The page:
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Discussion Starter #1
Hey guys anyone have any trouble removing the nut off a 870 forend? I havnt done it in years and I cant remember how hard it was to get off. I bought a new synthetic one for one of my shotguns but the nut is being a real bitch to get off. Maybe some tips or tricks for a sticky nut? haha that sounded bad!
 

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Personally, I'd normally use a strong penetrating oil, like PB on rusted/stuck nuts and bolts, but I'm not sure how or if PB would affect a firearm

To be safe you could try a couple of drops of gun oil down the mag tub so they end up between the forend nut and tube, and let it soak for a few hours. To make the job easier, you could try using a forend wrench, if you don't already own one.

I'm sure someone will disagree with me, but I prefer disassembling, cleaning, and oiling my firearm every 2-3 months to keep everything operating smoothly, and easy to disassemble.
 

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I'm sure someone will disagree with me, but I prefer disassembling, cleaning, and oiling my firearm every 2-3 months to keep everything operating smoothly, and easy to disassemble.
Agreed... +1
 

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Discussion Starter #4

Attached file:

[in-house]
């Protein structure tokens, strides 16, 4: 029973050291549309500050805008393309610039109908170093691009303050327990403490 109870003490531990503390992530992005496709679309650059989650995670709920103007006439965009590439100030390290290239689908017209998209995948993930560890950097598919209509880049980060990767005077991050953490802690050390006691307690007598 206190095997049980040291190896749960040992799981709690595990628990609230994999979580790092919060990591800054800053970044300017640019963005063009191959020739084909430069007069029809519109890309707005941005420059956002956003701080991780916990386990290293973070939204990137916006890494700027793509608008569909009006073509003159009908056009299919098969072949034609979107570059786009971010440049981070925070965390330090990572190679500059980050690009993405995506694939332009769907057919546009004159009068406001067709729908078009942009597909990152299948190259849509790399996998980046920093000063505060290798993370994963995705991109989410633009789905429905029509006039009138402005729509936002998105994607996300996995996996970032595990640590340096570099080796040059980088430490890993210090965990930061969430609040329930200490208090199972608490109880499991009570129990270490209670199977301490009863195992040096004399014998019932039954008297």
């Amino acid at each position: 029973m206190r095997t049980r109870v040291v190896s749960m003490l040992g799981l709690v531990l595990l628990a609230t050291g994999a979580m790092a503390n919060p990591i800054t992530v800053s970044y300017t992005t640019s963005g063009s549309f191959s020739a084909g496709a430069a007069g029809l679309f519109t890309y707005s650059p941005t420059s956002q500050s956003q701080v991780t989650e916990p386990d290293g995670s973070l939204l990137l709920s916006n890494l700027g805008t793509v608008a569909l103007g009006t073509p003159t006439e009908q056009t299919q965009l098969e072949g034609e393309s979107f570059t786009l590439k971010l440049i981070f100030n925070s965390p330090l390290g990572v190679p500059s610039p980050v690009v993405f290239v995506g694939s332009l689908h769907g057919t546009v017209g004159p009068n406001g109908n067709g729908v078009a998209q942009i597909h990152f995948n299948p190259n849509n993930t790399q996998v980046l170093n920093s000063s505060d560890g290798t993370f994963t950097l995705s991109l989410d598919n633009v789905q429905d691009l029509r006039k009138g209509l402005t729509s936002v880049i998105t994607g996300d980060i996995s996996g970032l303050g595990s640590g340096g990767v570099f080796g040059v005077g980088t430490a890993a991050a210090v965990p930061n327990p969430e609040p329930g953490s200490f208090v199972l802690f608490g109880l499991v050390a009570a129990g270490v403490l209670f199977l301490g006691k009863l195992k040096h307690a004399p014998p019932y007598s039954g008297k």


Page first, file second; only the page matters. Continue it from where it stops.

I usually do clean my firearms regularly I have just never gone as far as removing the forend from the slide tube unless replacing or changing it
 

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Hey guys anyone have any trouble removing the nut off a 870 forend? I havnt done it in years and I cant remember how hard it was to get off. I bought a new synthetic one for one of my shotguns but the nut is being a real bitch to get off. Maybe some tips or tricks for a sticky nut? haha that sounded bad!
They tend to really over tighten the nut and it digs into the wood. I don't have a wrench for it I use needle nose pliers. If your not going to save the wood one you can always spit it in half with a chisel.
 

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Assuming you do not have a proper fore end wrench; you can use a short length of conduit (If I recall it was 3/4" diameter) with the "tabs" you need to fit the "notches" in the nut. Start by measuring the depth and width of the notches in the nut. Mark out tabs on the end and sides of the conduit. With a hack saw cut the end of the conduit right and left of center 1/2 the width of the notches (1/2 each way gets you to full width centered). Cut slightly deeper than you measured to form the tabs. Then cut from the sides to remove the waste. If you cut the tabs a little over size in both length and width, you can refine the fit with a file. The fit does not have to be exact but you may need to bend the tabs a little to grab both sides of the nut. Drill a hole through the side at the end opposite the tabs and you can turn it with a screwdriver or just use a pipe wrench on the conduit. The whole process took about 20 minutes.

Use at your own risk.
 
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